Contrary to popular belief, International Women’s Day isn’t something that has come to fruition over the course of the last couple of decades. It predates the current feminist movement, going back over a century during the rise of “radical” ideologies in the early 1900s. 1908, to be exact. It all started with a march of 15,000 women through New York City to demand shorter hours, better pay, and voting rights. In 1913, March 8 was declared the official date of International Women’s Day going forward, solidifying its place in history to celebrate the social, economic, cultural, and political achievements of all women–no matter their ethnicity, age, or sexual orientation–acting as a call to action to further instill equal rights.
International Women’s Day has kicked up a notch by former educator Molly Murphy MacGregor in 1978 when she organized the first-ever Women’s History Week in California. Their initial focus was on women as professionals but has since advanced to include the internal and societal struggles women face every day globally. As the co-founder, her work for the National Women’s History Alliance helped create Women’s History Month remembered annually in March.
Inclusion, not exclusion
There’s a quote that you’ve likely seen somewhere on the internet, dismissing exclusionary feminism: “If your feminism isn’t intersectional, it’s not feminism.” This sparks a lot of debate, as it denotes what is commonly referred to as “white feminism,” which focuses on the struggles of white women versus women of color. Intersectional feminism–coined by Kimberlé Crenshaw in 1989–in its simplest terms, broadens the agenda of early feminism to include experiences from other races, classes, sexual orientations, ages, and religions.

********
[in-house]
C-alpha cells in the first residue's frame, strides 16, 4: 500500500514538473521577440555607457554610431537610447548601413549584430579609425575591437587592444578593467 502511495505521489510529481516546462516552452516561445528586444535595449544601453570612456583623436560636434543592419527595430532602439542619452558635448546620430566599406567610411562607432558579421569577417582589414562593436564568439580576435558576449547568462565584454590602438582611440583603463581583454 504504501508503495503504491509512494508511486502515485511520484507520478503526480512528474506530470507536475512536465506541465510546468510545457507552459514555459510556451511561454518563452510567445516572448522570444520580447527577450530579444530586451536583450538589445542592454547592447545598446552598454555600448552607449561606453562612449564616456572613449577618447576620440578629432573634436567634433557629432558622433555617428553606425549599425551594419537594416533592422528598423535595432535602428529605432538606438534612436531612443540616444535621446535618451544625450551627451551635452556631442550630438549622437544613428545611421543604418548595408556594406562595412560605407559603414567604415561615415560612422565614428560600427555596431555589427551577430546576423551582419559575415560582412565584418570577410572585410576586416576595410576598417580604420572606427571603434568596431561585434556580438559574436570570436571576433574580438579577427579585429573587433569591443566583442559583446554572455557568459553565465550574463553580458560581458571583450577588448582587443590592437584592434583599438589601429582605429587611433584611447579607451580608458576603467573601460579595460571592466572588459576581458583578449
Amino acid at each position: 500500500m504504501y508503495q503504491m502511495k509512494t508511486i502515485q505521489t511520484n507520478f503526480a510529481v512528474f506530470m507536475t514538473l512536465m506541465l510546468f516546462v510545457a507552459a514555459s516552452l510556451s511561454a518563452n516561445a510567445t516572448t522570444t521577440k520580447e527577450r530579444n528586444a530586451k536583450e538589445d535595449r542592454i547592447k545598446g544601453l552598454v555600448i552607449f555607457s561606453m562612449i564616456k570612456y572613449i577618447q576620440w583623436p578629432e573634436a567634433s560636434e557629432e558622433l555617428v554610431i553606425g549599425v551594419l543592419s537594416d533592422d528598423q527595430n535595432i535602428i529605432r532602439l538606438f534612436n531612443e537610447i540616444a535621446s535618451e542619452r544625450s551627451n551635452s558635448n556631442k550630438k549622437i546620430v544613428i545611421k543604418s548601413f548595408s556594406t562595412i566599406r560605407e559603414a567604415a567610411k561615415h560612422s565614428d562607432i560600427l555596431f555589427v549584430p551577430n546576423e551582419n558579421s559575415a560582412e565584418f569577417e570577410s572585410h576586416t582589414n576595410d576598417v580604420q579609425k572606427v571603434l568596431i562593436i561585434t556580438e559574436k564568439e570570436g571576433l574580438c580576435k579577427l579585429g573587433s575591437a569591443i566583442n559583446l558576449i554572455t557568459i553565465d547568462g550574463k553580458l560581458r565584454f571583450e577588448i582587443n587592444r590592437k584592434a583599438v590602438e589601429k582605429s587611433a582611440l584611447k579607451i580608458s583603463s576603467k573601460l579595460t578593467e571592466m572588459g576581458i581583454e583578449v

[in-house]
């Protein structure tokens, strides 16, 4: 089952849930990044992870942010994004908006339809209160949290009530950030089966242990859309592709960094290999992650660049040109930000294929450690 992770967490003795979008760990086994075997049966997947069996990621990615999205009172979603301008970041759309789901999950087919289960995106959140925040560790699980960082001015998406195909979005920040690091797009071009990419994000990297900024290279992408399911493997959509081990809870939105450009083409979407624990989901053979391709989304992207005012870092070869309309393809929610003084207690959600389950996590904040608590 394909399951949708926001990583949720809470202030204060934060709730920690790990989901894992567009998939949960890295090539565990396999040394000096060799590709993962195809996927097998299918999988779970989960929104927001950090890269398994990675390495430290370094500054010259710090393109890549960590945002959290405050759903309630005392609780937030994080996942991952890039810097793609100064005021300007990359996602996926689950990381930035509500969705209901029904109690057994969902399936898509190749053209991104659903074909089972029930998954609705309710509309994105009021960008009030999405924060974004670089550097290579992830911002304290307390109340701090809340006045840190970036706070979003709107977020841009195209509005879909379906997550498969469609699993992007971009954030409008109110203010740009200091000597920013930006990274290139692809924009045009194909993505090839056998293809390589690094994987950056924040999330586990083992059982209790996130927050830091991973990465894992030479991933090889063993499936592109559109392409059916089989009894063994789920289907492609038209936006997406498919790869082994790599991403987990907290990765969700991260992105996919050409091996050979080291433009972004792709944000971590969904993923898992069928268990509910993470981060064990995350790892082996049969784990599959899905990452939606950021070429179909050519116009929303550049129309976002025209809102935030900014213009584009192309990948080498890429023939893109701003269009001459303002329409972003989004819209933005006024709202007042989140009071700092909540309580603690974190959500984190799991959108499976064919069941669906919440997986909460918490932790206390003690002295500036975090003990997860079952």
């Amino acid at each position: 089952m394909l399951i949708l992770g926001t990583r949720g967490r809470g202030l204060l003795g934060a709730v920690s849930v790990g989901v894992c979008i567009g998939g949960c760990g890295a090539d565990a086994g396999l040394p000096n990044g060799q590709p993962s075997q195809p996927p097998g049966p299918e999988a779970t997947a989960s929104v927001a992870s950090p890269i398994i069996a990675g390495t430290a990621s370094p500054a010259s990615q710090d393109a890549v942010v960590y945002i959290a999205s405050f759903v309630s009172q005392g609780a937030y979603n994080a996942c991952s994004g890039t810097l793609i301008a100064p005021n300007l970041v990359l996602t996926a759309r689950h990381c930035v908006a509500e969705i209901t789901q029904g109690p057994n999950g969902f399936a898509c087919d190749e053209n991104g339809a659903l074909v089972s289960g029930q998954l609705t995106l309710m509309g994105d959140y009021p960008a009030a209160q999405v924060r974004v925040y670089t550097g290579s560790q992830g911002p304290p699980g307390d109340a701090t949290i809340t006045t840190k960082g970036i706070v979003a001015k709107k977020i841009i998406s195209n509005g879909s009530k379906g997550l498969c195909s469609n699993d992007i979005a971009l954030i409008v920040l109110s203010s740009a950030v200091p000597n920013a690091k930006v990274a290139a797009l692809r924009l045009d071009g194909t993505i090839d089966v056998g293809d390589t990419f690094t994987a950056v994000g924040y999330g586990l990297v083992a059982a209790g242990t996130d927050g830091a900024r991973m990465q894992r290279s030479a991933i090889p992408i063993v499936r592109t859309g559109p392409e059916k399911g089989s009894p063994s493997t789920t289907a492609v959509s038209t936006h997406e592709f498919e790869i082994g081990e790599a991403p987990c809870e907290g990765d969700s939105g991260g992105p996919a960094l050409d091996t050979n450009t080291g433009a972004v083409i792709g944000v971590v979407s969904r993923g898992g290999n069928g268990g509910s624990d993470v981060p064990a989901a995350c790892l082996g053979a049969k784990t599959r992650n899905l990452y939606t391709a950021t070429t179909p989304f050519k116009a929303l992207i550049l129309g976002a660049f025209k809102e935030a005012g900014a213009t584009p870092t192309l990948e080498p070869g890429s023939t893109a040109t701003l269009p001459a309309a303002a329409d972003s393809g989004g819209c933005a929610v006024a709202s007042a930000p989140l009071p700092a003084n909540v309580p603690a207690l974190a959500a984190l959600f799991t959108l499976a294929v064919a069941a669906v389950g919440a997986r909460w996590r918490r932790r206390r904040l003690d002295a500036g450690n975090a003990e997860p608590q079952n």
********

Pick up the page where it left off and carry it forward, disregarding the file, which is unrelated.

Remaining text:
The disparity between these two types of feminism can be highlighted by numerous moments in history. It’s the Black Lives Matter movement, dismantling anti-Semitism, working towards rights for Native Americans, rallying for the LGBTQ+ community and for transwomen’s’ rights. It goes beyond the early ideologies, acknowledging the different experiences and identities of women globally.
The women making an impact on the world today
Women make waves every day in society, from small changes in their communities to movements that grow every single day. For International Women’s Day, we wanted to spotlight these 5 women for the impact they’re currently having on society today.
TIME’s 2019 Person of the Year has made climate change the epicenter of her movement, urging the youth to use their voices and for adults to listen to the environmental tragedies happening to the planet. Her global movement started small in August 2018 after skipping school to camp out in front of the Swedish Parliament with a sign that read “Skolstrejk för climate” translating to “School Strike for Climate.” Since then, she’s taken on the heads of state at the United Nations, met with the pope, and led four million people to the global climate strike in September of 2019 for the largest climate demonstration in history.
This multi-talented phenome has broken out in the music scene and has continued to push the envelope with her loud and proud take on societal issues. Lizzo–a self-proclaimed feminist–believes in the equality of men and women, but also uses her voice to shine the light on body inclusivity as well as celebrate black women in America.
Alexandra Ocasio-Cortez has been revolutionizing politics in the modern-day after becoming the youngest woman to serve in the United States Congress. The 30-year-old representative has used her voice to denounce the politics of the Trump administration by seeking out corruption while championing for women’s’ and minorities’ rights.
Much like her 2014 book “Redefining Realness: My Path to Womanhood, Identity, Love & So Much More,” Janet Mock has been redefining what it is to be a woman in this world. This book was the first biography to ever be written from the perspective of a young trans person. This wasn’t her only first when it came to making history. Her three-year multimillion-dollar contract with Netflix has made her the first openly transgender woman of color to sign a deal with a major content company. With this deal, Mock wants to continue to use her voice and creative ventures to “empower people and equip them to tell their own stories.”